Interred in Olivewood are several pivotal religious, social, economic, and political leaders from Houston’s post-emancipation African-American community. Among those buried here are Rev. Elias Dibble, pastor of Trinity Methodist Episcopal Church, the oldest African-American church in Houston; Richard Brock, one of the city’s first Black aldermen; J. Vance Lewis, attorney; Russell F. Ferrill, physician; Charles Johnson, dentist; James D. Ryan, educator; Frank Vance and James B. Bell, businessmen; and Milton A. Baker, a stockholder of Olivewood shares.
Olivewood Cemetery became landlocked in the 1940s by residential and commercial development (such as The Schumacher Company and Grocers Supply) which prohibited access for burials. On September 26, 1950, the association appealed to Mayor Oscar Holcombe for assistance, and the city council voted to quitclaim a lot for access into the cemetery. In 1958 the northern section of the cemetery was sold to the Harris County Flood Control District for purposes of rechanneling White Oak Bayou. “Old timers” report that an entry on the east side of Studemont was closed by Grocers Supply and in 2010s was a fenced parking lot covering that ingress. As of 2013, the only access to the cemetery was by Court Street, which divided two parts of the same business’s holdings.
The last known marked burial in the oldest section of Olivewood Cemetery occurred in the 1960s. Olivewood, like other major African-American cemeteries in the city, had many years of neglect that resulted in a loss of headstones and of history. The cemetery was abandoned in the 1970s and despite many attempts by individuals and groups to maintain and reclaim it, all were short-lived as evidenced by several newspaper articles. With no recent claim to ownership, encroachment has apparently occurred twice.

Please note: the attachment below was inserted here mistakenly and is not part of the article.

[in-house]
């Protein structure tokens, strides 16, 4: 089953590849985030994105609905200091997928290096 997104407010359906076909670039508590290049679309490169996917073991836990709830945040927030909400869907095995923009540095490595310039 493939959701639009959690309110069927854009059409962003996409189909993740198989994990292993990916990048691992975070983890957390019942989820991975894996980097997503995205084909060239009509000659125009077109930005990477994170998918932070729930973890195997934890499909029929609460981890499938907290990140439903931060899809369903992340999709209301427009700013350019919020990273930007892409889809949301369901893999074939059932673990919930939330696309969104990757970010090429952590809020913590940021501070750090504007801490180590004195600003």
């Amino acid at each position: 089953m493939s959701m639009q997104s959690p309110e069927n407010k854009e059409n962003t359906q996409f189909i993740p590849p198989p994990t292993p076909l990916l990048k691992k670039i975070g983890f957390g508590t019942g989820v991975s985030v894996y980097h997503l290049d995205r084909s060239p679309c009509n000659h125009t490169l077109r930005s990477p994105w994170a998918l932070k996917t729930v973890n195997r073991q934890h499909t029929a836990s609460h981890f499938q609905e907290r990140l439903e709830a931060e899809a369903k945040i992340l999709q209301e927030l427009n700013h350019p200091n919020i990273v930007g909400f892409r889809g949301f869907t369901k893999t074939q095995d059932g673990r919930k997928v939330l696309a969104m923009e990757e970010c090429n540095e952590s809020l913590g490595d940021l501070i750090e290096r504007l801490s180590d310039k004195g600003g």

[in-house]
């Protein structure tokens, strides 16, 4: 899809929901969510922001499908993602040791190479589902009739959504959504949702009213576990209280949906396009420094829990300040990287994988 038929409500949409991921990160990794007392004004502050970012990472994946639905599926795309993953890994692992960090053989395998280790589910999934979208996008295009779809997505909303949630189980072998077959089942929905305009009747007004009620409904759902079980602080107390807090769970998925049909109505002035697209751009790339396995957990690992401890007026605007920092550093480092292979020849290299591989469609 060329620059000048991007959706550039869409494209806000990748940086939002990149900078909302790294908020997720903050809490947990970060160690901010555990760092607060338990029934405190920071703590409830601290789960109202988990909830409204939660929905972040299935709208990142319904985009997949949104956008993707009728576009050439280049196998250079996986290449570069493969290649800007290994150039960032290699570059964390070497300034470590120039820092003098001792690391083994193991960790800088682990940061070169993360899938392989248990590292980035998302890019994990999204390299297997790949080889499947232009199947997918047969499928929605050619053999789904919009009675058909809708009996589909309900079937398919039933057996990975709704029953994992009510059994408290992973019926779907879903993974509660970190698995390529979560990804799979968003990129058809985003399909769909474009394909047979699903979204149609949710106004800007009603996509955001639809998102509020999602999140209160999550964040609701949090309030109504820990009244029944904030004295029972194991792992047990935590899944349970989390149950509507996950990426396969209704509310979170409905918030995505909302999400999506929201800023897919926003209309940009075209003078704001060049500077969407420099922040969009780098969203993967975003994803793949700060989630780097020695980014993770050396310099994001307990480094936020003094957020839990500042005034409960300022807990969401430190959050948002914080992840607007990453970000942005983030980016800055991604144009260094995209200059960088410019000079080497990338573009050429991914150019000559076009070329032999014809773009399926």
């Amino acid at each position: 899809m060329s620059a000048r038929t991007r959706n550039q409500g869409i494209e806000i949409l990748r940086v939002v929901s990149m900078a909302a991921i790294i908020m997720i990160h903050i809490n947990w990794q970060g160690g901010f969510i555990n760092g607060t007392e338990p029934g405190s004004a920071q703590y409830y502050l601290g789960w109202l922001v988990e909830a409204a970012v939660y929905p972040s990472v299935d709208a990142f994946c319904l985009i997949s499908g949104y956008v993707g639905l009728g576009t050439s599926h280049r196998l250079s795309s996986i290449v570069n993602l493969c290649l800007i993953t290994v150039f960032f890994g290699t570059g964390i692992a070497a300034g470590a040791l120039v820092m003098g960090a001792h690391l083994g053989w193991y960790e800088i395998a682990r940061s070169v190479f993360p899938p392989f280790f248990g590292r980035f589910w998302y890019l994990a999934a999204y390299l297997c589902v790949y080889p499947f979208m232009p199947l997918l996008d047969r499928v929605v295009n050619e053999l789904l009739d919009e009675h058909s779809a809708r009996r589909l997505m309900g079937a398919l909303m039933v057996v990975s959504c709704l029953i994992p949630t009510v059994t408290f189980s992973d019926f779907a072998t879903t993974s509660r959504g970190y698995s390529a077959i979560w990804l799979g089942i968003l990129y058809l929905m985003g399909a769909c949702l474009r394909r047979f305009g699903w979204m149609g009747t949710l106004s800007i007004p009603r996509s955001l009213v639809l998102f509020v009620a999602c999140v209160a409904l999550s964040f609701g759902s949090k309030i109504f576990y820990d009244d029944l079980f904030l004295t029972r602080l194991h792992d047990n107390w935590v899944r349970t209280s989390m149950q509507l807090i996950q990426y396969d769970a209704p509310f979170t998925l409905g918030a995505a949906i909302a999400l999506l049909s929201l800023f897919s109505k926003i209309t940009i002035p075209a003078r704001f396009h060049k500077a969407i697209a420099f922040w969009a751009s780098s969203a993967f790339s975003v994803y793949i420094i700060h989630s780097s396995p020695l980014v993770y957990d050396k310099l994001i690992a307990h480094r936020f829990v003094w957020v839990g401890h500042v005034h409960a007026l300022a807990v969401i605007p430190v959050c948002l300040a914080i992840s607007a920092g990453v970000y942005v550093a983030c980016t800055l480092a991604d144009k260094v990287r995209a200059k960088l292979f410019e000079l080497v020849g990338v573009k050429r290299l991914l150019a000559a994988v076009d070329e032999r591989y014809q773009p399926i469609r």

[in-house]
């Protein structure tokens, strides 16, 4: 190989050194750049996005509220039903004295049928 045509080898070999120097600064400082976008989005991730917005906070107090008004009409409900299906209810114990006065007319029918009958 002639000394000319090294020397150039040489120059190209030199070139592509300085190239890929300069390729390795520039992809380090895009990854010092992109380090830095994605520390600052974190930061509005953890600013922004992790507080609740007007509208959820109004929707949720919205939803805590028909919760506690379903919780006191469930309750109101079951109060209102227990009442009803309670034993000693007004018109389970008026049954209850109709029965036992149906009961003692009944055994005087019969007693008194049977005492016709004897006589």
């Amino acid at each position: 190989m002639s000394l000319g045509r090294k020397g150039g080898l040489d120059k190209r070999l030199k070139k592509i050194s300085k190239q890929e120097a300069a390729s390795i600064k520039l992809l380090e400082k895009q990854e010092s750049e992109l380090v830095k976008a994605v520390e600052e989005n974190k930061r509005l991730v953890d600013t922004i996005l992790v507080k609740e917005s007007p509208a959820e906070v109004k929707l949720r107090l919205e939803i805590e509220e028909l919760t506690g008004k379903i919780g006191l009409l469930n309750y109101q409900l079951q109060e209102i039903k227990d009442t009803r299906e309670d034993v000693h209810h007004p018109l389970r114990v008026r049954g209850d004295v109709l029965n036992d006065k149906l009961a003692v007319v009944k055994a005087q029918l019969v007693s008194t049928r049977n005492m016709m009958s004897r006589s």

In 2004 the Descendants of Olivewood, Inc. (now a non-profit organization) was formed to restore, preserve, and maintain the cemetery. The Texas Historical Commission granted the cemetery a Texas Historic Cemetery designation in 2005 and an official Texas Historical Marker in 2006 which was erected in 2008. A Harris County judge awarded the descendants organization guardianship of Olivewood Cemetery in 2008, and as of 2013 the group was continuing their mission.
David E. Bruner, Symbols for the Living: Synthesis, Invention, and Resistance in 19th to 20th Century Mortuary Practices from Montgomery and Harris County, Texas (Ph.D. dissertation, State University of New York at Binghamton, 2007). Richard Connelly, “Big Step Taken In Efforts To Maintain Historic Black Cemetary,” Houston Press, November 24, 2008 (http://blogs.houstonpress.com/hairballs/2008/11/olivewood_cemetary.php), accessed May 4, 2012. Historical Marker Files, Texas Historical Commission Library, Austin. Houston Chronicle, December 28, 1994; February 28, 1999; January 23, 2000. Houston Post, October 20, 1993.
Upper Gulf Coast
The following, adapted from the Chicago Manual of Style, 15th edition, is the preferred citation for this entry.
Handbook of Texas Online,
accessed October 26, 2021,
Published by the Texas State Historical Association.
All copyrighted materials included within the Handbook of Texas Online are in accordance with Title 17 U.S.C. Section 107 related to Copyright and “Fair Use” for Non-Profit educational institutions, which permits the Texas State Historical Association (TSHA), to utilize copyrighted materials to further scholarship, education, and inform the public. The TSHA makes every effort to conform to the principles of fair use and to comply with copyright law.